The case where G is a tree structure has been examined and proven to be \(\mathcal {NP}\) complete when considering non-unit edge costs [14]. A polynomial-time dynamic programming algorithm with worst-case complexity \(\mathcal {O}\left (n^{3}k^{2}\right)\) for solving the problem with unit edge costs was also provided and applied to variants of the CNDP [15]. In [16], an integer linear programming model with a non-polynomial number of constraints is given and branch-and-cut algorithms were proposed. A reformulation of the CNDP that requires Θ(n 2) constraints was recently shown and optimal solutions for small networks were ascertained [17,18].

Heuristic solutions without provable approximation bounds have also been investigated, but computation time for very large networks remains an important issue in these methods as well. The CNDP work of [12] utilizes a solution to the maximum-independent set (MIS) problem as a starting point for a local search, repeating the process until a desired termination criteria is reached. The algorithm is tested on a limited number of network structures with promising results. Two stochastic search algorithms are employed in [19] that permit solutions to significantly larger networks (having up to a few thousand vertices) to be solved within reasonable time and without significant resources. Randomized rounding-based algorithms have been also proposed in [20,21] but without approximation bounds (although, an instance-specific bound was derived). A \(\mathcal {O}(\log n \log \log n)\) pseudo-approximation algorithm was proposed in [13].

The CNDP is related to a variety of other graph partitioning problems in the literature; for instance, the minimum multi-cut problem, which aims to separate a set of source-sink pairs by removing a subset of minimum weighted edges. An \(\mathcal {O}(\log n)\) approximation for general graphs is provided in [22]. Another well-studied graph partitioning problem is the k-cut problem. Given an undirected weighted graph, the goal is to find a minimum cost set of edges that separates the graph into at least k connected components. An \(\mathcal {O}(2-2/k)\)-approximation algorithm has been devised for this problem [23]. Classical multi-way cut, multi-cut, and k-cut problems that include a budget constraint to limit the number edges or vertices that can be cut have been studied in [24], where the authors also propose the problem of maximizing the number of connected components. In [25,26], an \(\mathcal {O}(\sqrt {n})\)-approximation algorithm is presented for the sparsest cut, edge expansion, balanced separator, and graph conductance problems, all of which are based on the notion of graph partitioning. These approaches also minimize the size of the interface between the resulting components. Their approach is based on semi-definite relaxation to these problems in concert with expander flows and has influenced much subsequent research.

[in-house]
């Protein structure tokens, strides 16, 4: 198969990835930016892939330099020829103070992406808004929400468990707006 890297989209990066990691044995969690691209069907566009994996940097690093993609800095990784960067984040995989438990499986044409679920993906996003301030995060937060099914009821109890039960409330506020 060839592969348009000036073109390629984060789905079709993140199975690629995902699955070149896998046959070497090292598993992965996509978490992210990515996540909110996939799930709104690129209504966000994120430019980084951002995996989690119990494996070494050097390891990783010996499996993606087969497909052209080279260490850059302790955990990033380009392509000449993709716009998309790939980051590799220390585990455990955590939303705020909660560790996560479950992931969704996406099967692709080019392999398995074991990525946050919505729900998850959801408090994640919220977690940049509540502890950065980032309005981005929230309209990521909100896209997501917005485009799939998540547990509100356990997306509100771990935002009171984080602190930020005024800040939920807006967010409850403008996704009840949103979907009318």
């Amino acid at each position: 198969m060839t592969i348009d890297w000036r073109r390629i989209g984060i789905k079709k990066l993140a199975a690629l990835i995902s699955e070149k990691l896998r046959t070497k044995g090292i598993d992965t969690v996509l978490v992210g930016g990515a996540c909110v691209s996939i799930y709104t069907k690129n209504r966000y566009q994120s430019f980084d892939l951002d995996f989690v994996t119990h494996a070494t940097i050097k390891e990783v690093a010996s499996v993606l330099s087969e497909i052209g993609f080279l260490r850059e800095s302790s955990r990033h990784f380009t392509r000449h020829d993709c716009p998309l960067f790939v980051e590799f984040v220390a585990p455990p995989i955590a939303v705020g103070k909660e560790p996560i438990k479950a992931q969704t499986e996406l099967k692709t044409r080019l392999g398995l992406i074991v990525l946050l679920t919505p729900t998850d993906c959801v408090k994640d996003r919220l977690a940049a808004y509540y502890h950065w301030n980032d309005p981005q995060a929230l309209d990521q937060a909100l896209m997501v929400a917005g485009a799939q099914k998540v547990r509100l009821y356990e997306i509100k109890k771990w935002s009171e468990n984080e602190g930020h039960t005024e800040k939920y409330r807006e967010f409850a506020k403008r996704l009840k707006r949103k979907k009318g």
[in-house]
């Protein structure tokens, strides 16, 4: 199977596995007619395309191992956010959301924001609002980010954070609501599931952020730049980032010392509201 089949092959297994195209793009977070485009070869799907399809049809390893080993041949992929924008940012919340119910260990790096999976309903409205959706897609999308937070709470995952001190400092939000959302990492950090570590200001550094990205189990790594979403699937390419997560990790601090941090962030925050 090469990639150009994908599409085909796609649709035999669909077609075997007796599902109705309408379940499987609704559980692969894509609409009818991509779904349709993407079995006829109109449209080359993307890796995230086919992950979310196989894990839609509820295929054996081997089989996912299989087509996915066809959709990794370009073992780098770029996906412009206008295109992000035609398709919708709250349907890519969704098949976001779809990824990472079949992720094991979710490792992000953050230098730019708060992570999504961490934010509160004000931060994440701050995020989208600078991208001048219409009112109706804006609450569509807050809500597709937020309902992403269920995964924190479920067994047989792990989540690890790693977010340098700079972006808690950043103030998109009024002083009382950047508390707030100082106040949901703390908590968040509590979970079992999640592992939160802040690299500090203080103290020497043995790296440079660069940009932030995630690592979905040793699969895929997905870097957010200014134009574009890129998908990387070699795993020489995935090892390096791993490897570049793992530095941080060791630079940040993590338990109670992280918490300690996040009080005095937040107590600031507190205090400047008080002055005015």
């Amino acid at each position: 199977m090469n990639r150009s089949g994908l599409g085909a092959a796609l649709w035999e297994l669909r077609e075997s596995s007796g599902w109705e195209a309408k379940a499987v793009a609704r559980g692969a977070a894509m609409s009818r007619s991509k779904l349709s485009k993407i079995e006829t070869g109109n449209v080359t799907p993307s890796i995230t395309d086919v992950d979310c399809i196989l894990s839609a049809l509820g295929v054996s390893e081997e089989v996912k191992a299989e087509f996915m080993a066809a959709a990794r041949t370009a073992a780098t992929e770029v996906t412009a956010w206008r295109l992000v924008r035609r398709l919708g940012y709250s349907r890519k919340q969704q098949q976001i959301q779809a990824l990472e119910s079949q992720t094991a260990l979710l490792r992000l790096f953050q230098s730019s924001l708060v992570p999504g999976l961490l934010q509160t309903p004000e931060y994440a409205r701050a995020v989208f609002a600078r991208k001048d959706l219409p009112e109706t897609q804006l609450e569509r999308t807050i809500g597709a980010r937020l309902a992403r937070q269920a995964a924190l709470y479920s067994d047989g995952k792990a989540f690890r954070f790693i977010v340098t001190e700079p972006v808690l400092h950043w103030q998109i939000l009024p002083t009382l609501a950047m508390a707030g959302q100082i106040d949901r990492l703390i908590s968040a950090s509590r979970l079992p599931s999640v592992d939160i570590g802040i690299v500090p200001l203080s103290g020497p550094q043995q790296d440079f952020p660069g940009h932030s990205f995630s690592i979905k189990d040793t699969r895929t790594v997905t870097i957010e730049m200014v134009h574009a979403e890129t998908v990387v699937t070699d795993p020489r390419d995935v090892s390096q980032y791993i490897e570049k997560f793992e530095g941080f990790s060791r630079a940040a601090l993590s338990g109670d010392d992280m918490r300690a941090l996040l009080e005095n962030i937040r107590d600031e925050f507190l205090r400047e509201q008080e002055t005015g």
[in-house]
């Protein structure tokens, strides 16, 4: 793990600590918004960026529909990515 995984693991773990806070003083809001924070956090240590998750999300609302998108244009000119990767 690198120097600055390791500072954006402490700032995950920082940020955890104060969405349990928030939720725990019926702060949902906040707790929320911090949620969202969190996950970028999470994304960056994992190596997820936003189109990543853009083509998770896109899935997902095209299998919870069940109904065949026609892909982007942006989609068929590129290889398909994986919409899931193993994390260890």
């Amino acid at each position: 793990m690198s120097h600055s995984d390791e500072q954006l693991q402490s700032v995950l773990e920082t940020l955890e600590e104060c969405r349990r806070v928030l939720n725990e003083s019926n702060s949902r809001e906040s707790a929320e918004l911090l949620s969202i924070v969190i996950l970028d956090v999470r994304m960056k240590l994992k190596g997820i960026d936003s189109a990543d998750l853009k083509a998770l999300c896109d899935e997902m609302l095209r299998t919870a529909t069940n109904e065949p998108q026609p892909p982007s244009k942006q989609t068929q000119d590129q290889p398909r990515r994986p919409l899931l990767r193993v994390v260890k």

Among the many problems that have been defined, some of the most similar include the following. The goal of the minimum contamination problem is to minimize the expected size of contamination by removing a set of edges of at most a given cardinality [27]. A variant of this problem is also proposed with the goal of minimizing the proportion of vertices in the largest resulting network, and a bi-criteria algorithm is given that is able to achieve an \(\mathcal {O}\left (1+\epsilon,\frac {1+\epsilon }{\epsilon }(\log n)\right)\) approximation. In [28], a game-theoretic analysis is conducted that requires a solution to a generalization of the sum-of-squares partitioning problem [4]. Exact methods for link-based vulnerability assessment using edge disruptors have also recently been investigated [29,30].

The remainder of this paper is organized as follows. The proposed greedy algorithm and its motivation are provided in Section ‘The proposed algorithm’. Section ‘Experimental results’ provides experimental results on small- and medium-sized benchmark networks, as well as six real-world networks, and a comparison to the greedy MIS-based algorithm of [12] is conducted. Conclusions are then presented in Section ‘Conclusion’.

The proposed algorithm

In this section, we propose a greedy algorithm for the CNDP. Greedy algorithms are typically less computationally intensive than other strategies such as dynamic programming but usually sacrifice solution quality to attain this speed. One exception occurs in the case of maximizing a submodular function, where it was shown in [31] that unless \(\mathcal {P}=\mathcal {NP}\), a greedy algorithm will yield the optimal approximation. It is easy to verify that the CNDP is not a submodular function. However, the greedy approach is still an appealing framework in the CNDP context, especially for very large networks.

We first describe a linear-time algorithm to evaluate the impact of removing each vV and then use this within a greedy algorithm for determining a solution to Equation 1. The speed of the greedy algorithm is further enhanced by a priority-queue-based implementation that yields significant practical performance increases over a naive implementation. Our algorithm has a running-time complexity of \(\mathcal {O}(k(n+m))\) and is similar to the \(\mathcal {O}\left (kn^{2}\right)\) approach used for the maximum cascading algorithm in [3]. Both algorithms are based on Tarjan [32].